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Part Two

Of Tutors and More Trouble

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Arikian sighed and shook his head. "Surier, I have a great respect for yer da. And fer yer potential. Do ye truly wish to become Gond's Servant?"

I started at him, shocked. Not become...? I could say nothing.

He must have read something in my expression, for he continued brusquely, "I reviewed yer work for this class. For the most part, it's been just barely acceptable, and lately, not worth reading at all. If ye wish to graduate at harvest-time with yer classmates, ye'll repeat every section, every assignment since the beginning of the year. And it will be of above average standards. Karien's got an extensive knowledge of the histories and hierarchies. He'll be yer tutor."

Karien! That brainless clothes-horse!? I glared at Karien, daintily propped against a desk, one foot swinging lazily.

He returned my glare with his ever-present sleepy gaze.

"By Oghma's Beard!" I remember thinking, "He doesn't look like he knows what day it is, much less the intricacies of politics!"

"And, Surier?" Arikian's voice broke into my thoughts. "I want the first assignment on me desk termorrer mornin'."

"But, sir," I started to protest. "I had promised --"

"Choose, young man. The first assignment ye fails will be yer last. And assignments not handed in on time are automatic failures." With that, he rose from behind his desk and left.

The silence was deafening, my thoughts dark.

"We have..." Karien began.

"We have nothing," I snarled, angry beyond measure; at Arikian, at Karien, but mostly, I think, at myself. I stalked to the door.

"Directly after supper, then. In the orchard." Karien's voice had an unexpected steel to it.

I said nothing. I didn't dare. I slammed the door hard enough to make the very stones of the walls rattle.

By the time I had calmed enough to be even remotely civil, the bells were ringing for the evening meal. I still hadn't found the opportunity to speak with Brainard.

Our current experiments were with something he called 'el-eck-tri-sity'. He discovered that some metals, when joined by a thin wire, would create something that felt like a 'lightning bolt' spell has been cast upon the person touching the wire.

Brainard had hoped that he could invent a way to control this lightning, perhaps use its innate properties of heat and light to mimic equivalent spells. "Surier, my boy," he once said, "Not everyone has the talent or tolerance to become a priest or a wizard, but why should that prevent the common man from enjoying the same luxuries - a warm fire without the constant need for firewood or a light that doesn't dance in the slightest breeze? I tell you, lad, there will come a day when even the Temple will be grateful for my elecktrisity! Mark my words!"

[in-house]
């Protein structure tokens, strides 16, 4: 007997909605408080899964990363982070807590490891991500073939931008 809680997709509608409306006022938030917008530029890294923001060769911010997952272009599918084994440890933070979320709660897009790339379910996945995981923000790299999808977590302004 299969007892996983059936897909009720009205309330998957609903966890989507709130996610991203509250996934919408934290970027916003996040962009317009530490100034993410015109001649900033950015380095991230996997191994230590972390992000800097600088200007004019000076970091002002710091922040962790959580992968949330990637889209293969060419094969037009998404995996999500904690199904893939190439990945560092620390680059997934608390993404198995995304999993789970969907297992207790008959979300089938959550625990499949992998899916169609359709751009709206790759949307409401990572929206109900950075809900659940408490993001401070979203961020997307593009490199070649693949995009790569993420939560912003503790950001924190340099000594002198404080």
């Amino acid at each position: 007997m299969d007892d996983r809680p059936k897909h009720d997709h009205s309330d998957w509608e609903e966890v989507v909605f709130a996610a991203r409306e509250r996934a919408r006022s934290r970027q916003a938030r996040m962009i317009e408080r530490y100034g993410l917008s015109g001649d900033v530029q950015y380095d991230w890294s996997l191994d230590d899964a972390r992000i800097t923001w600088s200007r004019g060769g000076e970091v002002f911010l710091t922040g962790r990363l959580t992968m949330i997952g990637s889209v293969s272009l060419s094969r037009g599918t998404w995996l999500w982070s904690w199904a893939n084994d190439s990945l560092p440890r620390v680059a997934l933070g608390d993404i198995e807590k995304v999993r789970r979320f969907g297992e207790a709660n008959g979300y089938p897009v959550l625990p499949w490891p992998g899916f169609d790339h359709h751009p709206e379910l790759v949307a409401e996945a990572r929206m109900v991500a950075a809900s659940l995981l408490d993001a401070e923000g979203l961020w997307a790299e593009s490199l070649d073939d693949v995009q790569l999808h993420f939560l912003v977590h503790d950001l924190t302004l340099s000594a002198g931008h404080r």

I marked them. As I discovered in later years, I had marked the words, but forgot the subject.

But on this disgustingly pleasant spring evening, sitting on a bench behind the gardening shed in the orchard, I wasn't paying attention to either Brainard or Karien's words. To be quite honest, I think I was sulking instead of studying. I sighed.

"You know," Karien mused from beside me, "If Master Arikian hadn't spoken to the Master of the Novices, you could have joined the others in cleaning out the rain gutters of the school. It would be far easier for you to have slipped away from them and find..."

"Shut up, you little toad. I know what I could be doing now!"

Karien just laughed. "Do give over, Surier. You're starting to sound like a spoiled brat!"

I jumped to my feet and grabbed Karien by his shirt front and lifted him off the ground. "You snot-nosed little thief!" I snarled. I drew back my arm to plant my fist in his smiling face. He kicked my shin. I dropped him. He'd changed from his normal soft shoes to riding boots and I hadn't noticed.

I don't remember much after that. We traded blows for the space of several minutes. He was stronger and faster than he appeared to be.

The fight stopped as suddenly as it had began. We were both tumbled to our knees by an enormous explosion.

Our eyes met, and suddenly, mine widened as the implications hit. Brainard's experiments!

"The school!" I managed to choke out.

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